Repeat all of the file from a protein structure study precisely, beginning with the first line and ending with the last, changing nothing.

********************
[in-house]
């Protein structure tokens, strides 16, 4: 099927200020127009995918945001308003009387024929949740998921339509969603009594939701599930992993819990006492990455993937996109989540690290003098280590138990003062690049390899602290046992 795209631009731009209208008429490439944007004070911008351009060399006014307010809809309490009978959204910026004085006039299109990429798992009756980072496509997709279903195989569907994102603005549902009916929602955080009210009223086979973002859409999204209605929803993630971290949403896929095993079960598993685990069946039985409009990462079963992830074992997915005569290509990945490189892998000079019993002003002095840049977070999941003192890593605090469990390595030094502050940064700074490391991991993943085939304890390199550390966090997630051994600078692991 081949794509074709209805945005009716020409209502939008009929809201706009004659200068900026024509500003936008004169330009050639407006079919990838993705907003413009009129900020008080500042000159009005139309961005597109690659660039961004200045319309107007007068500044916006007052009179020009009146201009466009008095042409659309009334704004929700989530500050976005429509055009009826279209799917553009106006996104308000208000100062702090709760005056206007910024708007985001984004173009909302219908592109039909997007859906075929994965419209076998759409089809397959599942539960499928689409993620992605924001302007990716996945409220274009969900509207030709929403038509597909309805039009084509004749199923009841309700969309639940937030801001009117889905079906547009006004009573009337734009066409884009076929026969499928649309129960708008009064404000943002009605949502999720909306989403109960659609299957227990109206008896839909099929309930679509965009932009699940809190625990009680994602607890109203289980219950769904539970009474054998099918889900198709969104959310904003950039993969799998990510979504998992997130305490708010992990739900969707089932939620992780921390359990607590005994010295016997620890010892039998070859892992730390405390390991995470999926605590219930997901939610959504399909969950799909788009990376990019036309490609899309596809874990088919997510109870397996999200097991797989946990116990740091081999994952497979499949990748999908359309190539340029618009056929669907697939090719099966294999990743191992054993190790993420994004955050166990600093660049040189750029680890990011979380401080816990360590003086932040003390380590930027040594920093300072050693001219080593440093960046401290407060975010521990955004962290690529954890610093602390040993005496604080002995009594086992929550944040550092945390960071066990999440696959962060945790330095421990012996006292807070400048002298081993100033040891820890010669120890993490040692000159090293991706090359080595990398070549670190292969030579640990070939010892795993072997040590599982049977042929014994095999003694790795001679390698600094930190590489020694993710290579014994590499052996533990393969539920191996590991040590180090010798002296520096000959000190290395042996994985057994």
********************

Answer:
[in-house]
């Protein structure tokens, strides 16, 4: 099927200020127009995918945001308003009387024929949740998921339509969603009594939701599930992993819990006492990455993937996109989540690290003098280590138990003062690049390899602290046992 795209631009731009209208008429490439944007004070911008351009060399006014307010809809309490009978959204910026004085006039299109990429798992009756980072496509997709279903195989569907994102603005549902009916929602955080009210009223086979973002859409999204209605929803993630971290949403896929095993079960598993685990069946039985409009990462079963992830074992997915005569290509990945490189892998000079019993002003002095840049977070999941003192890593605090469990390595030094502050940064700074490391991991993943085939304890390199550390966090997630051994600078692991 081949794509074709209805945005009716020409209502939008009929809201706009004659200068900026024509500003936008004169330009050639407006079919990838993705907003413009009129900020008080500042000159009005139309961005597109690659660039961004200045319309107007007068500044916006007052009179020009009146201009466009008095042409659309009334704004929700989530500050976005429509055009009826279209799917553009106006996104308000208000100062702090709760005056206007910024708007985001984004173009909302219908592109039909997007859906075929994965419209076998759409089809397959599942539960499928689409993620992605924001302007990716996945409220274009969900509207030709929403038509597909309805039009084509004749199923009841309700969309639940937030801001009117889905079906547009006004009573009337734009066409884009076929026969499928649309129960708008009064404000943002009605949502999720909306989403109960659609299957227990109206008896839909099929309930679509965009932009699940809190625990009680994602607890109203289980219950769904539970009474054998099918889900198709969104959310904003950039993969799998990510979504998992997130305490708010992990739900969707089932939620992780921390359990607590005994010295016997620890010892039998070859892992730390405390390991995470999926605590219930997901939610959504399909969950799909788009990376990019036309490609899309596809874990088919997510109870397996999200097991797989946990116990740091081999994952497979499949990748999908359309190539340029618009056929669907697939090719099966294999990743191992054993190790993420994004955050166990600093660049040189750029680890990011979380401080816990360590003086932040003390380590930027040594920093300072050693001219080593440093960046401290407060975010521990955004962290690529954890610093602390040993005496604080002995009594086992929550944040550092945390960071066990999440696959962060945790330095421990012996006292807070400048002298081993100033040891820890010669120890993490040692000159090293991706090359080595990398070549670190292969030579640990070939010892795993072997040590599982049977042929014994095999003694790795001679390698600094930190590489020694993710290579014994590499052996533990393969539920191996590991040590180090010798002296520096000959000190290395042996994985057994």